Intersectionality a useful tool when discussing a modern perspective of disability

The following is the fourth in a series of articles highlighting National AccessAbility Week. Written by Christopher Lytle, Brock’s AODA Co-ordinator in the Office of Human Rights and Equity, the stories will appear in The Brock News from Monday, May 27 to Friday, May 31.

What makes working with Human Rights for people with disabilities so interesting are the aspects of the role that open the perceived identification of disability.

Uprooting the idea that disability represents a common typology is new.

Traditionally, people with disabilities have been viewed through different types of models. As one example, the medical model places the responsibility of and ownership of the identity squarely on the shoulders of the person with disability. This makes them feel excluded, undervalued, pressured to fit into a questionable norm and treated as though they were globally incapacitated.

Another example is the charity model, which codifies people with disabilities’ existence into being the subject of sympathy. Much like the medical model, the charity model views the person with disabilities as the problem and dependent on the sympathy of others to provide assistance.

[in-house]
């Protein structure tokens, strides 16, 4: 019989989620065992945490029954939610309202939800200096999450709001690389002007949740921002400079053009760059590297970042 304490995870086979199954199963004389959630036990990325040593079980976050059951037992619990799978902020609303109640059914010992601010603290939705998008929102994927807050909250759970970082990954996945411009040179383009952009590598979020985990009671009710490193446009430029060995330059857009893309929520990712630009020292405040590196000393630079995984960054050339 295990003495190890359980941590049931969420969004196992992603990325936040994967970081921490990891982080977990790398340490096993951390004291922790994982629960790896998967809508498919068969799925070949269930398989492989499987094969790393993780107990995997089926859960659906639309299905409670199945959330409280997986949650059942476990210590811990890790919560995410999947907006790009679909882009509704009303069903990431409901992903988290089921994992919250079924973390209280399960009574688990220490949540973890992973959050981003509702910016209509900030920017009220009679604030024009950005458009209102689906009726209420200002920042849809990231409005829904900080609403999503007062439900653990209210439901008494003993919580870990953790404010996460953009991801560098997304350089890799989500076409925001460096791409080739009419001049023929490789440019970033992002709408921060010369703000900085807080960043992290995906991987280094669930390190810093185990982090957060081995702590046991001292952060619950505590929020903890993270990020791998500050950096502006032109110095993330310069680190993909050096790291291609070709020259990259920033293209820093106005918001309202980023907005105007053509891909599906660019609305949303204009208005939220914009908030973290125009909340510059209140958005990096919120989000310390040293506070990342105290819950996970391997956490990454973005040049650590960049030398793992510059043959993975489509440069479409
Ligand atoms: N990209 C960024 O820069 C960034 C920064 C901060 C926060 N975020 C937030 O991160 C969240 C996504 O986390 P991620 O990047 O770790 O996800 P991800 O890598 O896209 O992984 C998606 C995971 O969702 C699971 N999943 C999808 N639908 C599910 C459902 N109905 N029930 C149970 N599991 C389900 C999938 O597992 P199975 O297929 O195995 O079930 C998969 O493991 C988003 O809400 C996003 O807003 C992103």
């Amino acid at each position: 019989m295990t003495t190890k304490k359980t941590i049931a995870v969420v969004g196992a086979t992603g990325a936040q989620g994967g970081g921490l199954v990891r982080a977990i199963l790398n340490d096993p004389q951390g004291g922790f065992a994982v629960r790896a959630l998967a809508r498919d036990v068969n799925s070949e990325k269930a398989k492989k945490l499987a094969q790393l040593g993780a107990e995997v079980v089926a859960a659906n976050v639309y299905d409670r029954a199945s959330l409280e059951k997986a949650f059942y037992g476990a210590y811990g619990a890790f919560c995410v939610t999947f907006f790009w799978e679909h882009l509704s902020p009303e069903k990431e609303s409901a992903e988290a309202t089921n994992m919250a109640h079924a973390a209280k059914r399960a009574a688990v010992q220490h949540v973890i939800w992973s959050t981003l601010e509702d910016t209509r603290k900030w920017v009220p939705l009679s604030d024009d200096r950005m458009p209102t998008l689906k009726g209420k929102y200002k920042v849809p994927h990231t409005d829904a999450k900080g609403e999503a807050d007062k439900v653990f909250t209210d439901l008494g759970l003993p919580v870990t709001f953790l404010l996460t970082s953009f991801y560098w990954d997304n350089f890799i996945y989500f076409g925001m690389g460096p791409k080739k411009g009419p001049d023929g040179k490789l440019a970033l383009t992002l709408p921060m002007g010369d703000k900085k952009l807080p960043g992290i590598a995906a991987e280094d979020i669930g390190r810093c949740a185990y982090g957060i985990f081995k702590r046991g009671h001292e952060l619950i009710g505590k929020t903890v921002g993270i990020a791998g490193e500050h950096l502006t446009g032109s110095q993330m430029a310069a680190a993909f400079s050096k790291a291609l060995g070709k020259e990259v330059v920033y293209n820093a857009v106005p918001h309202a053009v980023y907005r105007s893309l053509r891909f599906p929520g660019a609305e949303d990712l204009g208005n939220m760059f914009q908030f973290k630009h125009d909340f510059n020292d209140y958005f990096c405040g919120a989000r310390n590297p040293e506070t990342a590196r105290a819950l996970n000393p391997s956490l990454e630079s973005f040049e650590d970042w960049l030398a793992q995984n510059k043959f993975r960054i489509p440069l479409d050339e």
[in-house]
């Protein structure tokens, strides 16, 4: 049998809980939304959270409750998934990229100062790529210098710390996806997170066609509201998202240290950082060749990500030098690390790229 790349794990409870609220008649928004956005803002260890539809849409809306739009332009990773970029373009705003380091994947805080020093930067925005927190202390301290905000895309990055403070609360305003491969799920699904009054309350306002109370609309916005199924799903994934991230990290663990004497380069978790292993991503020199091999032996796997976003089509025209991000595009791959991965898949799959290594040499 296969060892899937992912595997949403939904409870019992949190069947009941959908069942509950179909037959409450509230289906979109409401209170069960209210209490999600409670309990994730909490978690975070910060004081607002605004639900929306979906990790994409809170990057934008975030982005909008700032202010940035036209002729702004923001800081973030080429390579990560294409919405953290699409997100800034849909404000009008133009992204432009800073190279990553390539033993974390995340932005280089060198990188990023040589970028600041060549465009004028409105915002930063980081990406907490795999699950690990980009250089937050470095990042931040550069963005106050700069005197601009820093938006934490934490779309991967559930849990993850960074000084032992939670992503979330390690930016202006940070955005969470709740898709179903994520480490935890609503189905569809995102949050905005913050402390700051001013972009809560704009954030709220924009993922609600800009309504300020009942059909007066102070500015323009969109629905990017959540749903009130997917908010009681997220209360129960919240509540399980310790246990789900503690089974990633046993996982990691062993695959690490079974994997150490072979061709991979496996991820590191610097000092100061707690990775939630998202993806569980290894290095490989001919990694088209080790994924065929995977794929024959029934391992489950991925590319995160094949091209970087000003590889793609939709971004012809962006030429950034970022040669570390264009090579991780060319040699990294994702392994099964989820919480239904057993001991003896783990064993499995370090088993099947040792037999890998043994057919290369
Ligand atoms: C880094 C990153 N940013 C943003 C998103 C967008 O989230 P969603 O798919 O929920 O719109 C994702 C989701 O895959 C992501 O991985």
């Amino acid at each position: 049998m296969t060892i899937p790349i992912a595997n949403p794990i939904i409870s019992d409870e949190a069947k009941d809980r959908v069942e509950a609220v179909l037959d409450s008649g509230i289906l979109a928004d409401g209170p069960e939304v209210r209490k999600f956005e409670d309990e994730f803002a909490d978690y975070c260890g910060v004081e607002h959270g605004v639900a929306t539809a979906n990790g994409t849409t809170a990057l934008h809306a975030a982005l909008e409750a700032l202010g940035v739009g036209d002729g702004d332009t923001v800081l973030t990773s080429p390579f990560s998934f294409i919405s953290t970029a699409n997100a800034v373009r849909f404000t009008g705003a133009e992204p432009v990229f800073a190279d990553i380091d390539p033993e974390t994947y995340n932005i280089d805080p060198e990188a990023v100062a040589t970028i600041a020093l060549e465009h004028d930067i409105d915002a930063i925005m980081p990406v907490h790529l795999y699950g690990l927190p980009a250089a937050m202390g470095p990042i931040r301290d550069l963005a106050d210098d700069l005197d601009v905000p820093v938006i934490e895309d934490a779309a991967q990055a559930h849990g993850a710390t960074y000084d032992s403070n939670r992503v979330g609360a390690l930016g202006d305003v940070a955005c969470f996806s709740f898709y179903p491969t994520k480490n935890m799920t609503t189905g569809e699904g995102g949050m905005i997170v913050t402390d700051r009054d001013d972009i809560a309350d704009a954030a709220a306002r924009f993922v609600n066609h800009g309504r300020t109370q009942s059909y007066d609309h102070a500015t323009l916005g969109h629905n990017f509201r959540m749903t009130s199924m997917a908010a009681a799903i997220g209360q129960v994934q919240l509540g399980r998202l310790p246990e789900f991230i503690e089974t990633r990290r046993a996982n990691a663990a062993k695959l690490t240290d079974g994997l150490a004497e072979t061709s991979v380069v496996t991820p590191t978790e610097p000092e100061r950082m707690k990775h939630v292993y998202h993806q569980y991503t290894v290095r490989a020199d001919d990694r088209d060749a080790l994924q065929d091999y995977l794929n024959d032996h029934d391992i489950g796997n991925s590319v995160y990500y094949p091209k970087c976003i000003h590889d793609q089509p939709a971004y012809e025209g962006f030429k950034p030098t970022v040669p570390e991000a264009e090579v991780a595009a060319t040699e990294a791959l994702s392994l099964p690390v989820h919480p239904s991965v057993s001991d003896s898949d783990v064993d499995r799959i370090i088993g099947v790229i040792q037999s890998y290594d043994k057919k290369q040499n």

While we no longer view these models as acceptable ways to view people, there is more discussion that needs to occur around seeing the whole person instead of the disability as a primary identity.

The concept of intersectionality is an extremely useful tool when discussing a modern perspective of disability.

The Ontario Human Rights Commission speaks to how it operates with regards to human rights as a combination of two or more intersecting code grounds.

Intersectionality represents a departure from viewing disability as a singular entity. Given the endless scope of intersectionality, we can think about the multitudes of identities that we have as people and how they affect our lives. We can also consider how disability could, quite possibly, be a variable that could impact this matrix of identities at any given point since we as people are all distinct and equally deserving of dignity and respect.

The end of National Accessibility Awareness Week is upon us and Friday will mark the final story in this series. As a takeaway, take some time to think about the inherent worth and value we all bring to the table and how intersections might affect your experiences for the better.

Read more stories in: Faculty & staff, News, People
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